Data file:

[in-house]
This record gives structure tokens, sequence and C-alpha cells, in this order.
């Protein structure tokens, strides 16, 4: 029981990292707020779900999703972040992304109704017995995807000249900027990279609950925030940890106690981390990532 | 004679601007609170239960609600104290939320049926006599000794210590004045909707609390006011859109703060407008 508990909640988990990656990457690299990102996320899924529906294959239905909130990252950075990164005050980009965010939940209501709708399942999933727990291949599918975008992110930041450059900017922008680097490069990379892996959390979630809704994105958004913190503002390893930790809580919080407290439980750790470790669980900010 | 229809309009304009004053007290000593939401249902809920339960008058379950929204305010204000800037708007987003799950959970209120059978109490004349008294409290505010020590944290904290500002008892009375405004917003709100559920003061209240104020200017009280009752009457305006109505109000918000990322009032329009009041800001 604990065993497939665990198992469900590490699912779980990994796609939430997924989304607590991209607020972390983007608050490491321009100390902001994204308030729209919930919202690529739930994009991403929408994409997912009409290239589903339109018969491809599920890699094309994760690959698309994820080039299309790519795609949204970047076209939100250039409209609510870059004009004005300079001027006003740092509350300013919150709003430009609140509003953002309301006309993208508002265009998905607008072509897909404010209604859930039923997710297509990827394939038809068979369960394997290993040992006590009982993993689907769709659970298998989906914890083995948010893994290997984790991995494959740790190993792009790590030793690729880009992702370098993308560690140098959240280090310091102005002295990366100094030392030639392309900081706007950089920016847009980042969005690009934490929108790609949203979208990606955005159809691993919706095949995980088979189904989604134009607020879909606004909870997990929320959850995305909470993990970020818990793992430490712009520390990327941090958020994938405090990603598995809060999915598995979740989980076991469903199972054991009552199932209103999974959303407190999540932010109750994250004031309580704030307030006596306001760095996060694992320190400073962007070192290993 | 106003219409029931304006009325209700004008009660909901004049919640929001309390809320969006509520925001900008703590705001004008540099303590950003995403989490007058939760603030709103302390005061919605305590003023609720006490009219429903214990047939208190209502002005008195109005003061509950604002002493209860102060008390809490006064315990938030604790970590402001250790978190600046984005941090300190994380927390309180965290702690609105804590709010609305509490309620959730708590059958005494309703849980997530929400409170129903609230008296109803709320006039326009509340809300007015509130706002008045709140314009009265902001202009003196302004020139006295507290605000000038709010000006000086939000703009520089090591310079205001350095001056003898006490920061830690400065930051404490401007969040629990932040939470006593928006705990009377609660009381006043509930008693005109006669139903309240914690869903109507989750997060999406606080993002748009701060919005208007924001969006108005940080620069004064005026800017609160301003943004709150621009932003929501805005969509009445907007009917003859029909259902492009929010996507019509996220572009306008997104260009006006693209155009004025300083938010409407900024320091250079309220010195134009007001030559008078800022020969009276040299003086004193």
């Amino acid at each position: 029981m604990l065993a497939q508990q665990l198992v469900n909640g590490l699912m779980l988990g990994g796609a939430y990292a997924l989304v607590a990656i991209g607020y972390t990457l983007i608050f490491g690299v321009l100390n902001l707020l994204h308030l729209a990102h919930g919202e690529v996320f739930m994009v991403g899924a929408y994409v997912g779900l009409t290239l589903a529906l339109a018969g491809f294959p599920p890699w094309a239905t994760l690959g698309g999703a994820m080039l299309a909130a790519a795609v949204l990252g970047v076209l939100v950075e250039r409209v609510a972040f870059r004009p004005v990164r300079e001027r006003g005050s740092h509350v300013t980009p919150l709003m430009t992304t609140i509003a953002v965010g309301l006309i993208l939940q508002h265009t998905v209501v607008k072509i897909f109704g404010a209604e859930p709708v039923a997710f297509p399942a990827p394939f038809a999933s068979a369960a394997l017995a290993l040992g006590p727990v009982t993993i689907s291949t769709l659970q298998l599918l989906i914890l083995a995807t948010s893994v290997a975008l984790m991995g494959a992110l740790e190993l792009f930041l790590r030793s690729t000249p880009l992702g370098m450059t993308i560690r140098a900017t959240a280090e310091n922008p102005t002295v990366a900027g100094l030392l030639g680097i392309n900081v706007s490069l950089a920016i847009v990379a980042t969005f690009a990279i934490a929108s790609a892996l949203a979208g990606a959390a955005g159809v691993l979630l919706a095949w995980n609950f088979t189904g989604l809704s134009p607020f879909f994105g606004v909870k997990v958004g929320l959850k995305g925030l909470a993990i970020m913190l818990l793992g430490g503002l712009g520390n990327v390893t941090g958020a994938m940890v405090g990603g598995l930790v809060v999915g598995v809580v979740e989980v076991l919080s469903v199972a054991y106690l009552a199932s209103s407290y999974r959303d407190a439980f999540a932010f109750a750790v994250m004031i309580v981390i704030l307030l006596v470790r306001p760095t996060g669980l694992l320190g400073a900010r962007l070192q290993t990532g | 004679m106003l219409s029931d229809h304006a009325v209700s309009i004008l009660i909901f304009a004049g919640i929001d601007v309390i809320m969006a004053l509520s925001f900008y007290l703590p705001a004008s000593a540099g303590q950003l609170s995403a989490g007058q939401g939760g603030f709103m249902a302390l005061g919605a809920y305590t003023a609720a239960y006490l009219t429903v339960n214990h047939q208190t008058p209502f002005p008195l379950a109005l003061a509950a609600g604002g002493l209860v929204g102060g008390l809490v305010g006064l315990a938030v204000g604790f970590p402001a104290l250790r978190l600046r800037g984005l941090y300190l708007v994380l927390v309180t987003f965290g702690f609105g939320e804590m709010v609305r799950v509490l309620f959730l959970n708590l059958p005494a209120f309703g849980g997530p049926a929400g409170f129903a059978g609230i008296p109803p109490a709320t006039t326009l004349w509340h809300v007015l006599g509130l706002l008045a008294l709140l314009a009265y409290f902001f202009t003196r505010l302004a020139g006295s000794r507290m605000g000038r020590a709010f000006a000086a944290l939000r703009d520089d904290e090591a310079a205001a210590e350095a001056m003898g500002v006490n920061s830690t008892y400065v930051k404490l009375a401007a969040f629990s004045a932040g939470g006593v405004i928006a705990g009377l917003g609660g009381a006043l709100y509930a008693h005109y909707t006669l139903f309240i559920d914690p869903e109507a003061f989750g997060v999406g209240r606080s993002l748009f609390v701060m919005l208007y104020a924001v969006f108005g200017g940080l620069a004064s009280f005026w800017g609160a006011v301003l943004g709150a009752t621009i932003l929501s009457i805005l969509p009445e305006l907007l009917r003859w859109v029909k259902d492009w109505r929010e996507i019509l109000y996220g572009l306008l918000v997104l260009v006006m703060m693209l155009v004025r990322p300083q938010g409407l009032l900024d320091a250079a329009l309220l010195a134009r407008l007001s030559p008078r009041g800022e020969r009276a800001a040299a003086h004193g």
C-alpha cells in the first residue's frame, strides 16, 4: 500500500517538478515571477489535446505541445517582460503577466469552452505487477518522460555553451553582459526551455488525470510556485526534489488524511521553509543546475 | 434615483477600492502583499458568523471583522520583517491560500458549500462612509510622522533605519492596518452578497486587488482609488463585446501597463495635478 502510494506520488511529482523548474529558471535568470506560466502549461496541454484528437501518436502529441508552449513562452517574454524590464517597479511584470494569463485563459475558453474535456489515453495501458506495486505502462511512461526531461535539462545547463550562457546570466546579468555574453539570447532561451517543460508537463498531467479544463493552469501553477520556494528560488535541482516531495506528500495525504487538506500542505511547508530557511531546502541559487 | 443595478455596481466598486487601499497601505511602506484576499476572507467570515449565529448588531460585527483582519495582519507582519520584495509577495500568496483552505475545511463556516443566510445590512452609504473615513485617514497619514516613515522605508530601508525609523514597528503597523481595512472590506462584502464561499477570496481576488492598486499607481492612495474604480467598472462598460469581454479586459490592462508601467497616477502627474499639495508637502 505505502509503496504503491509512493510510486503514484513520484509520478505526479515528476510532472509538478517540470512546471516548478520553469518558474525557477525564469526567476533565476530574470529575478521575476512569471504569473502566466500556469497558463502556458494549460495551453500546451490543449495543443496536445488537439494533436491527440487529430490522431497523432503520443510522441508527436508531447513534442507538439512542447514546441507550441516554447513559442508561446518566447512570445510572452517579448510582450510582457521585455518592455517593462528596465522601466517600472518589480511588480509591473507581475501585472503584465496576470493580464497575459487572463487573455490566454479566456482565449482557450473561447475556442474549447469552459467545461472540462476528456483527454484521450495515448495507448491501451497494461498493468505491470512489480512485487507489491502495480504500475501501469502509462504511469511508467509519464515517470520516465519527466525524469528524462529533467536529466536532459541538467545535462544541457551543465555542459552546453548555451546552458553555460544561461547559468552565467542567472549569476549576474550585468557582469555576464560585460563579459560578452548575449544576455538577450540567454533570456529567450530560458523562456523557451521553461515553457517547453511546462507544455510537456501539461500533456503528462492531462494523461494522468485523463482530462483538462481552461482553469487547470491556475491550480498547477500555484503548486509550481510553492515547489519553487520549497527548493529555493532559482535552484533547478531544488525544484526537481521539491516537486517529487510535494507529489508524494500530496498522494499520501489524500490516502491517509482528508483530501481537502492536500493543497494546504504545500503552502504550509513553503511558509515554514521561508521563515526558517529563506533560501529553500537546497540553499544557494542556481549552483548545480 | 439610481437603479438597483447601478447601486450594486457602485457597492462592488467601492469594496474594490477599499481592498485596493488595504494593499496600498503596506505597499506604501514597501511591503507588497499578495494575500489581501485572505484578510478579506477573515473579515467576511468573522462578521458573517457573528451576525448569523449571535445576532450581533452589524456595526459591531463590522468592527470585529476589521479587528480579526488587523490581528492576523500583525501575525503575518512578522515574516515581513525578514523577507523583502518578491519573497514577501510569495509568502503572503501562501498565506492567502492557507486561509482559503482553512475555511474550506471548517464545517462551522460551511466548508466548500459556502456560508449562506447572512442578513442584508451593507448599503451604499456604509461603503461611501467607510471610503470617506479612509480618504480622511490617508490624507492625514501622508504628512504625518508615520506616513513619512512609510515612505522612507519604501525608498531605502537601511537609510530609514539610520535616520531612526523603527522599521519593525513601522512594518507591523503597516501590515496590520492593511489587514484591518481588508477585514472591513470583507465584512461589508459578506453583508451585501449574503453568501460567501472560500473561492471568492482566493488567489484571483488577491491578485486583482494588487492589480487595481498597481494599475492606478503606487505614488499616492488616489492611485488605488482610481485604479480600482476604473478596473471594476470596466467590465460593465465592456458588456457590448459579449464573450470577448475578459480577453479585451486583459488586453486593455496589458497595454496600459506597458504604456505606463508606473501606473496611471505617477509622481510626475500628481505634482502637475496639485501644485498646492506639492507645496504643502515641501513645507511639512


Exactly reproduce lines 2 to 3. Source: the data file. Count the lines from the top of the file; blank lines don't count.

This record gives structure tokens, sequence and C-alpha cells, in this order.
């Protein structure tokens, strides 16, 4: 029981990292707020779900999703972040992304109704017995995807000249900027990279609950925030940890106690981390990532 | 004679601007609170239960609600104290939320049926006599000794210590004045909707609390006011859109703060407008 508990909640988990990656990457690299990102996320899924529906294959239905909130990252950075990164005050980009965010939940209501709708399942999933727990291949599918975008992110930041450059900017922008680097490069990379892996959390979630809704994105958004913190503002390893930790809580919080407290439980750790470790669980900010 | 229809309009304009004053007290000593939401249902809920339960008058379950929204305010204000800037708007987003799950959970209120059978109490004349008294409290505010020590944290904290500002008892009375405004917003709100559920003061209240104020200017009280009752009457305006109505109000918000990322009032329009009041800001 604990065993497939665990198992469900590490699912779980990994796609939430997924989304607590991209607020972390983007608050490491321009100390902001994204308030729209919930919202690529739930994009991403929408994409997912009409290239589903339109018969491809599920890699094309994760690959698309994820080039299309790519795609949204970047076209939100250039409209609510870059004009004005300079001027006003740092509350300013919150709003430009609140509003953002309301006309993208508002265009998905607008072509897909404010209604859930039923997710297509990827394939038809068979369960394997290993040992006590009982993993689907769709659970298998989906914890083995948010893994290997984790991995494959740790190993792009790590030793690729880009992702370098993308560690140098959240280090310091102005002295990366100094030392030639392309900081706007950089920016847009980042969005690009934490929108790609949203979208990606955005159809691993919706095949995980088979189904989604134009607020879909606004909870997990929320959850995305909470993990970020818990793992430490712009520390990327941090958020994938405090990603598995809060999915598995979740989980076991469903199972054991009552199932209103999974959303407190999540932010109750994250004031309580704030307030006596306001760095996060694992320190400073962007070192290993 | 106003219409029931304006009325209700004008009660909901004049919640929001309390809320969006509520925001900008703590705001004008540099303590950003995403989490007058939760603030709103302390005061919605305590003023609720006490009219429903214990047939208190209502002005008195109005003061509950604002002493209860102060008390809490006064315990938030604790970590402001250790978190600046984005941090300190994380927390309180965290702690609105804590709010609305509490309620959730708590059958005494309703849980997530929400409170129903609230008296109803709320006039326009509340809300007015509130706002008045709140314009009265902001202009003196302004020139006295507290605000000038709010000006000086939000703009520089090591310079205001350095001056003898006490920061830690400065930051404490401007969040629990932040939470006593928006705990009377609660009381006043509930008693005109006669139903309240914690869903109507989750997060999406606080993002748009701060919005208007924001969006108005940080620069004064005026800017609160301003943004709150621009932003929501805005969509009445907007009917003859029909259902492009929010996507019509996220572009306008997104260009006006693209155009004025300083938010409407900024320091250079309220010195134009007001030559008078800022020969009276040299003086004193």